Dictionary of Arguments

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Habermas III 46
Argumentation/Toulmin/Habermas: St. Toulmin relies on J. A. Blair: R. H. Johnson (Eds) Informal Logic, Inverness, Cal. 1980, X.
Toulmin: A. On the one hand, Toulmin criticizes absolutist views that attribute theoretical knowledge, moral-practical insights and aesthetic evaluations to deductively compelling arguments or empirically compelling evidence. As far as arguments in the sense of logical reasoning are compelling, nothing substantially new is revealed; and, if they have substantial content at all, they are based on evidence and needs that can be interpreted differently with the help of several descriptive systems and in the light of changing theories and therefore do not provide an ultimate basis.
Habermas III 47
B. On the other hand, Toulmin also criticizes very relativistic views which do not explain the peculiarly casual constraint of the better argument and cannot live up to the universalistic connotations of claims of validity, such as the truth of proposition or the correctness of norms. According to B. R. Burleson (1), Toulmin argues that neither of the two positions is reflexive, i. e. none of them can claim "rationality" within their own framework. The absolutist cannot rely on a first principle, the relativist must assert that his/her own position is above the relativity of judgments.
Habermas: we have to ask instead: how can reasons be criticised? Three aspects can be distinguished in the argumentative speech. See Argumentation/Habermas.
Habermas III 58
At the procedural level, Toulmin distinguishes between conflict- and consensus-oriented patterns of the organization (2) and at the process level between functionally specified contexts of action.
Habermas III 59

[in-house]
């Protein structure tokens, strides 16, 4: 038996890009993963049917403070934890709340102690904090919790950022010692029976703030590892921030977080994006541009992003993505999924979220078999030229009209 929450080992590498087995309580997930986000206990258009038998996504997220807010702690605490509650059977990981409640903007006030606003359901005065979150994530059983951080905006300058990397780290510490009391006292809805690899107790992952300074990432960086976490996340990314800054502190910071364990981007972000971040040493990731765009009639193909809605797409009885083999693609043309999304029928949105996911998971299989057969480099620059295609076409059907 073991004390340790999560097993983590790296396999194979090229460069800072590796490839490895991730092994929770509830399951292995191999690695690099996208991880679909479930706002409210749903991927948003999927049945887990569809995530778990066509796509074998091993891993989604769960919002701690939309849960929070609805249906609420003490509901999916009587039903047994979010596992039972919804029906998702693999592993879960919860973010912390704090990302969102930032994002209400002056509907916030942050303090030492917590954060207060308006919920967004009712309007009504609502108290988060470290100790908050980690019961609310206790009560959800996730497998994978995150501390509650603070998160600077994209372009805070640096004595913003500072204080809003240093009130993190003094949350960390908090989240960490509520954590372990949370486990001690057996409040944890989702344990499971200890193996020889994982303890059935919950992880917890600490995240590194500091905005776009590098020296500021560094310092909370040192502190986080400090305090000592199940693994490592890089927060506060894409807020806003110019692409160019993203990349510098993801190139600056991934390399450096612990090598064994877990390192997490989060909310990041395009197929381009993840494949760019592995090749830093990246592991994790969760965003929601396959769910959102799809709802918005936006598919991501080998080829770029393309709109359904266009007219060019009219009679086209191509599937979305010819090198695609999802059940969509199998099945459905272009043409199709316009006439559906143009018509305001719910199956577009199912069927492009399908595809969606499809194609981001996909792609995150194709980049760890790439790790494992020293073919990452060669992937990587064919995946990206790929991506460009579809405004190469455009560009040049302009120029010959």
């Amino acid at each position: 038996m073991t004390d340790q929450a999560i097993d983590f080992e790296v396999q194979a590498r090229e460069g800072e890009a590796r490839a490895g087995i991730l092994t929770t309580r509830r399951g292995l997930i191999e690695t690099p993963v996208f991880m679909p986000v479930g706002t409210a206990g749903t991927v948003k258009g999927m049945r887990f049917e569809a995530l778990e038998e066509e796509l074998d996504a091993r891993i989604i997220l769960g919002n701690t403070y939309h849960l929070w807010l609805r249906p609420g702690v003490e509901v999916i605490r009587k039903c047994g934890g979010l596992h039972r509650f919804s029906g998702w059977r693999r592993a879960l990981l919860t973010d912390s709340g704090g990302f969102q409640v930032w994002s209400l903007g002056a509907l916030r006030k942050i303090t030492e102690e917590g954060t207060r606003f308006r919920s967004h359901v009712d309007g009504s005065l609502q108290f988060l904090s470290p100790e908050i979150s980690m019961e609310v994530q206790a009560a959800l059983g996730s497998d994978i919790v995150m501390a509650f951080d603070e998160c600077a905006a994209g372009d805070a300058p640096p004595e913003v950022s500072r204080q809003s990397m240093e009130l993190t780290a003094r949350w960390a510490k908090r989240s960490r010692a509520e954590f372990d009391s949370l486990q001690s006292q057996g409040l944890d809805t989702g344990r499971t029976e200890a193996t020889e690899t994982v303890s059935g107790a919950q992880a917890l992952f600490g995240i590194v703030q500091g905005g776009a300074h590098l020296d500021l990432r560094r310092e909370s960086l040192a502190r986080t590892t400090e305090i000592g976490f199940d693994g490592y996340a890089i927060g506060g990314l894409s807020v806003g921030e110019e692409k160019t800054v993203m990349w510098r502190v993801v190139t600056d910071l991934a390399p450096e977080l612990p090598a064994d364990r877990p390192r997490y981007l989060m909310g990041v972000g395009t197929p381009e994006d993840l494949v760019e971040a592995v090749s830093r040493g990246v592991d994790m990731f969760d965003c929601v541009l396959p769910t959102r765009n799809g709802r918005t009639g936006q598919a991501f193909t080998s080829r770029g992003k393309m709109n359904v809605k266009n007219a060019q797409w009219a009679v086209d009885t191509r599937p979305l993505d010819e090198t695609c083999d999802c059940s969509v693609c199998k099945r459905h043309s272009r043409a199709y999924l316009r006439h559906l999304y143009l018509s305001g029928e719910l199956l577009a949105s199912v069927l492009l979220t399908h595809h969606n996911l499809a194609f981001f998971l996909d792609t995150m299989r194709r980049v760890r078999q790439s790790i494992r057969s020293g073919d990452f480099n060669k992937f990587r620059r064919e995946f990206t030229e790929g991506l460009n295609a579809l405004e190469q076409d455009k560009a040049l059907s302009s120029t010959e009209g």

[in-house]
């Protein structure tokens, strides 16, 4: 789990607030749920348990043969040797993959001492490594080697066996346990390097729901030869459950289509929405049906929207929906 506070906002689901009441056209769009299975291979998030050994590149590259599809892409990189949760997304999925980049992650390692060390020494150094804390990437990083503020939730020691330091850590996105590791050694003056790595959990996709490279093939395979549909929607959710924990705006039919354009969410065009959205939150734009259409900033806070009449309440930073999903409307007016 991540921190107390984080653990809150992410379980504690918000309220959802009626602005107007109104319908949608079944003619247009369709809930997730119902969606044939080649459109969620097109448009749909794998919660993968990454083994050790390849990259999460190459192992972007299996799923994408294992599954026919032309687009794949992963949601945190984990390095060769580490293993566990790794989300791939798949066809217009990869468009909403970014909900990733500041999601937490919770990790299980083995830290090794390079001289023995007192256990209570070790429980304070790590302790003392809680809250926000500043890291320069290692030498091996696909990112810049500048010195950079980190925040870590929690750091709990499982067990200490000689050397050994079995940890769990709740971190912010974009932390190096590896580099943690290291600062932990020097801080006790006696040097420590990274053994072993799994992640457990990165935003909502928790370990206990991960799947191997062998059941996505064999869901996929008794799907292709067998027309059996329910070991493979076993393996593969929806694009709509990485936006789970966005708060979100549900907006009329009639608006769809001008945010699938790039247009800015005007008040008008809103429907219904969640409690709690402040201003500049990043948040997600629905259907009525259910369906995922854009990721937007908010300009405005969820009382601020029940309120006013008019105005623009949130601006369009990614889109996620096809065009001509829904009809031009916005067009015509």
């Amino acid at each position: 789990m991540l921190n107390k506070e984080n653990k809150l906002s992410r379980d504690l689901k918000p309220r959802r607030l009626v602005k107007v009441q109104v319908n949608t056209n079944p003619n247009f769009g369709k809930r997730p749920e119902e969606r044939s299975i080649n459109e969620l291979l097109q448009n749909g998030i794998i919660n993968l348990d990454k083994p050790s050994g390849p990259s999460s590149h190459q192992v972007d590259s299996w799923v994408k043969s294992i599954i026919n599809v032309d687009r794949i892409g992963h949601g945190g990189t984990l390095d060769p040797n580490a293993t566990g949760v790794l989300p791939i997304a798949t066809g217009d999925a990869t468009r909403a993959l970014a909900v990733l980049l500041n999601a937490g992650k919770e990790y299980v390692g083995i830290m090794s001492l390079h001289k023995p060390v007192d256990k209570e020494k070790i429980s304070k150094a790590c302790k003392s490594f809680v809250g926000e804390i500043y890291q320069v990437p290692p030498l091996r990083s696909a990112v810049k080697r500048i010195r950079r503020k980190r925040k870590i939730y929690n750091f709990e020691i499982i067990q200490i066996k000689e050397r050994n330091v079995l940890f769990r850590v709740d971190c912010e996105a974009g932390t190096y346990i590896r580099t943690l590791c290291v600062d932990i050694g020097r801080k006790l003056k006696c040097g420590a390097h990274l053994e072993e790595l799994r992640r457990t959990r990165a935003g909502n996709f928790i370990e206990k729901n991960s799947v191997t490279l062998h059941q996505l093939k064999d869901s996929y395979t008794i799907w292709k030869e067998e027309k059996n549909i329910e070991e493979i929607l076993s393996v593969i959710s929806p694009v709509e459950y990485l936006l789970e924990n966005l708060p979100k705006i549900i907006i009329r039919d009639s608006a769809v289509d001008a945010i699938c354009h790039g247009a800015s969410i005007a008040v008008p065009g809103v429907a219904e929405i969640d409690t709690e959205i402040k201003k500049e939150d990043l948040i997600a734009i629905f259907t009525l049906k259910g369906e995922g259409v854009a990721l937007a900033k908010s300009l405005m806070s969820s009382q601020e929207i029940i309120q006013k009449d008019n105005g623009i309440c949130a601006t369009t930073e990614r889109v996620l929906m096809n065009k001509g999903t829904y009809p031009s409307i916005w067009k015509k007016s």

Five representational fields: Law, morality, science, management and art criticism. (3) The same argumentation scheme is always used.
III Habermas III 60
By this, however, he does not mean timeless abstract ideals, but rather "open" and historically changeable notions of what the respective companies are supposed to achieve.


1.B. R. Burleson, On the Foundations of Rationality in: Journ. Am. Forensic Assoc. 16, 1979, 113.
2. St. Toulmin, R. Rieke, A. Janik, An Introduction to Reasoning, N.Y. 1979, p.279ff
3. ibid. p. 200


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Explanation of symbols: Roman numerals indicate the source, arabic numerals indicate the page number. The corresponding books are indicated on the right hand side. ((s)…): Comment by the sender of the contribution.
The note [Author1]Vs[Author2] or [Author]Vs[term] is an addition from the Dictionary of Arguments. If a German edition is specified, the page numbers refer to this edition.

Toulmin I
St. Toulmin
The Uses of Argument Cambridge 2003

Ha I
J. Habermas
Der philosophische Diskurs der Moderne Frankfurt 1988

Ha III
Jürgen Habermas
Theorie des kommunikativen Handelns Bd. I Frankfurt/M. 1981

Ha IV
Jürgen Habermas
Theorie des kommunikativen Handelns Bd. II Frankfurt/M. 1981


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Ed. Martin Schulz, access date 2018-12-15
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